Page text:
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2007 Grant - Silverman
A Longitudinal Study of Successful Cognitive Aging Phenotypes in Costa Rica
Jeremy M. Silverman, Ph.D.
Mount Sinai School of Medicine
New York, New York
2007 Investigator-Initiated Research Grant
Research has shown that some people may carry genes that confer protection against Alzheimer's disease or even a more general age-related decline in memory and thinking skills. One strategy for examining this issue and identifying protective genes is to conduct investigations in populations that have remained genetically isolated from other groups for an extended time. This approach provides a research setting with less irrelevant or confusing genetic information.
In an earlier study sponsored by the Alzheimer's Association, Jeremy M. Silverman, Ph.D., and colleagues recruited research participants in Costa Rica's Central Valley. The participants were divided into three groups: (1) individuals in their 90s who have no dementia symptoms and have children who are over the age of 60, (2) people in their 90s who have dementia and children over 60, and (3) people in their 60s and 70s who do not have dementia and whose parents did not live into their 90s.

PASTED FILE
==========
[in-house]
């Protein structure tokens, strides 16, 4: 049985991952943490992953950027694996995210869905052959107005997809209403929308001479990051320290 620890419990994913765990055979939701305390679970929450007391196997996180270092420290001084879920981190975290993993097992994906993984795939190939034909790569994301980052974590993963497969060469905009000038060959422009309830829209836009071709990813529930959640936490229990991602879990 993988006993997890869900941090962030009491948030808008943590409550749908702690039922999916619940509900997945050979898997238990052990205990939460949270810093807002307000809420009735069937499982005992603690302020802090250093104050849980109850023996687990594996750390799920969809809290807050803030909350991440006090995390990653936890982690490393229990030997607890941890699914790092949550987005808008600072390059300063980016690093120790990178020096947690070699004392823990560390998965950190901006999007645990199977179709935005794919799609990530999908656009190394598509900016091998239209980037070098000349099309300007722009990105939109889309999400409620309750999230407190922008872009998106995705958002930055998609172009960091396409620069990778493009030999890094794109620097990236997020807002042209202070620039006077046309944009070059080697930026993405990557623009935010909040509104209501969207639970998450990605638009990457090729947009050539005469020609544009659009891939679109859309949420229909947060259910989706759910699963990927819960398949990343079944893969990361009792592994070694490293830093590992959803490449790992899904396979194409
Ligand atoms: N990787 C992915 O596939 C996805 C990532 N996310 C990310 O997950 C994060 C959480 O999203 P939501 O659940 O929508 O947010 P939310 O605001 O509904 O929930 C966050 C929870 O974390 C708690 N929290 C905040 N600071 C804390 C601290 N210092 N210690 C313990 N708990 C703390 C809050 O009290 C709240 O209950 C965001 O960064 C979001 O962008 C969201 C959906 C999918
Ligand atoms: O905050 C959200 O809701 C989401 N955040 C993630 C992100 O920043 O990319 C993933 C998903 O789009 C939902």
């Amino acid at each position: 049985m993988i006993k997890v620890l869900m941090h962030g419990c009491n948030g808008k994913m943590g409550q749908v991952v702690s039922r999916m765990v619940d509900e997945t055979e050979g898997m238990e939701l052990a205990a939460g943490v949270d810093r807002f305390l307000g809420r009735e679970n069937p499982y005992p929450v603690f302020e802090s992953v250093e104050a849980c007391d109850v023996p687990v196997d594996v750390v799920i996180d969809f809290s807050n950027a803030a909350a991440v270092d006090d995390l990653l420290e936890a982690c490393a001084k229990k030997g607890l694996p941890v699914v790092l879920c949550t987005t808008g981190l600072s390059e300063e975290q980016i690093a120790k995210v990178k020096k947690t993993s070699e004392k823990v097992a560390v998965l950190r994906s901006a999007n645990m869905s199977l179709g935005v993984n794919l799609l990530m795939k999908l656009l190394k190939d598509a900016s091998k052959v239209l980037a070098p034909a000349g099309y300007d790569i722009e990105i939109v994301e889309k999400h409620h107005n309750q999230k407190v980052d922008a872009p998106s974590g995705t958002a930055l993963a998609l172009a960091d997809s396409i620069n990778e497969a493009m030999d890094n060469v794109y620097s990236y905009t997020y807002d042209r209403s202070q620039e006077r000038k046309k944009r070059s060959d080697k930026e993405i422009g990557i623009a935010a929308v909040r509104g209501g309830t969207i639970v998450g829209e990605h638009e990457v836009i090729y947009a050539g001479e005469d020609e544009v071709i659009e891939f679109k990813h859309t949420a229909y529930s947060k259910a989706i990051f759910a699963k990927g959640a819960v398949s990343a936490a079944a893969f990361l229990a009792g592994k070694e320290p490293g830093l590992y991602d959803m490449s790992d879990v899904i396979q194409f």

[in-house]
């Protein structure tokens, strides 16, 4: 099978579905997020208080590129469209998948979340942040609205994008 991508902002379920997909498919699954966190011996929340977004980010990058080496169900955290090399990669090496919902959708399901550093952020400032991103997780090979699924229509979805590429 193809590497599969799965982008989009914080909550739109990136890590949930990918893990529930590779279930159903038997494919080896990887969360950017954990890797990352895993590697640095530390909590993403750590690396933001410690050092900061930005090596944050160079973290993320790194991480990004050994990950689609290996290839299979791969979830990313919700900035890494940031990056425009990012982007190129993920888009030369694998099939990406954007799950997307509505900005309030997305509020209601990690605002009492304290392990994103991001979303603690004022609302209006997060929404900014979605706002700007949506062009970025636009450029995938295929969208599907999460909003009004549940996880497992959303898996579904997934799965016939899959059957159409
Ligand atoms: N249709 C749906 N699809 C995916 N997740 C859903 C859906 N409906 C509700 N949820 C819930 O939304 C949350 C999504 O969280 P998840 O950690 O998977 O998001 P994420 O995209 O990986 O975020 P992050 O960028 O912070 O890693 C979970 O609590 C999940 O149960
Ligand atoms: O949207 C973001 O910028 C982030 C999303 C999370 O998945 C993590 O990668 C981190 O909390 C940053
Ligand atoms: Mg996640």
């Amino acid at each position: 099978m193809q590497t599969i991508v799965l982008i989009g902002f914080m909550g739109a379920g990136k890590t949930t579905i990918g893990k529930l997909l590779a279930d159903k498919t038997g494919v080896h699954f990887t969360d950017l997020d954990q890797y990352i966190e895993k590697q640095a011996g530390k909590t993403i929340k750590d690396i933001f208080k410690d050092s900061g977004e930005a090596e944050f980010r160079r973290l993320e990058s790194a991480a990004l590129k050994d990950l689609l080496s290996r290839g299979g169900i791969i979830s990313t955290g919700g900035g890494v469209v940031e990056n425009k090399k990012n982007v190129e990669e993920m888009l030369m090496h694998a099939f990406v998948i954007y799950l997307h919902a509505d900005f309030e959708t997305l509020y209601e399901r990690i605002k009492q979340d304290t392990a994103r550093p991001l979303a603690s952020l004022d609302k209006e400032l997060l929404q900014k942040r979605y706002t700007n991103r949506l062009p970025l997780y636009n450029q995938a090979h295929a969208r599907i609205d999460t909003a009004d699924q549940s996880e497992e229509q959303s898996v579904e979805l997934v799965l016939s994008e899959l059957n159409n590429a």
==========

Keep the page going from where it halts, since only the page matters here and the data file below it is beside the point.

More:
All participants received memory and thinking skill assessments. Results found that the offspring of nondemented people in their 90s had better cognitive function than did the offspring in the other two groups. The research team also collected blood samples from all family members to identify genetic factors already associated with Alzheimer's disease and to facilitate later genetic studies for protective factors.
For this proposed grant, Dr. Silverman and colleagues will undertake a three-year follow-up assessment of their Costa Rican population. They seek to determine whether the offspring of nondemented people in their 90s continue to show lower levels of cognitive decline than the other two groups. Results from this project should provide valuable long-term data that tracks changes in cognitive skills and the onset of dementia. The results should also identify hereditary characteristics that make people more likely to retain cognitive abilities at an advanced age.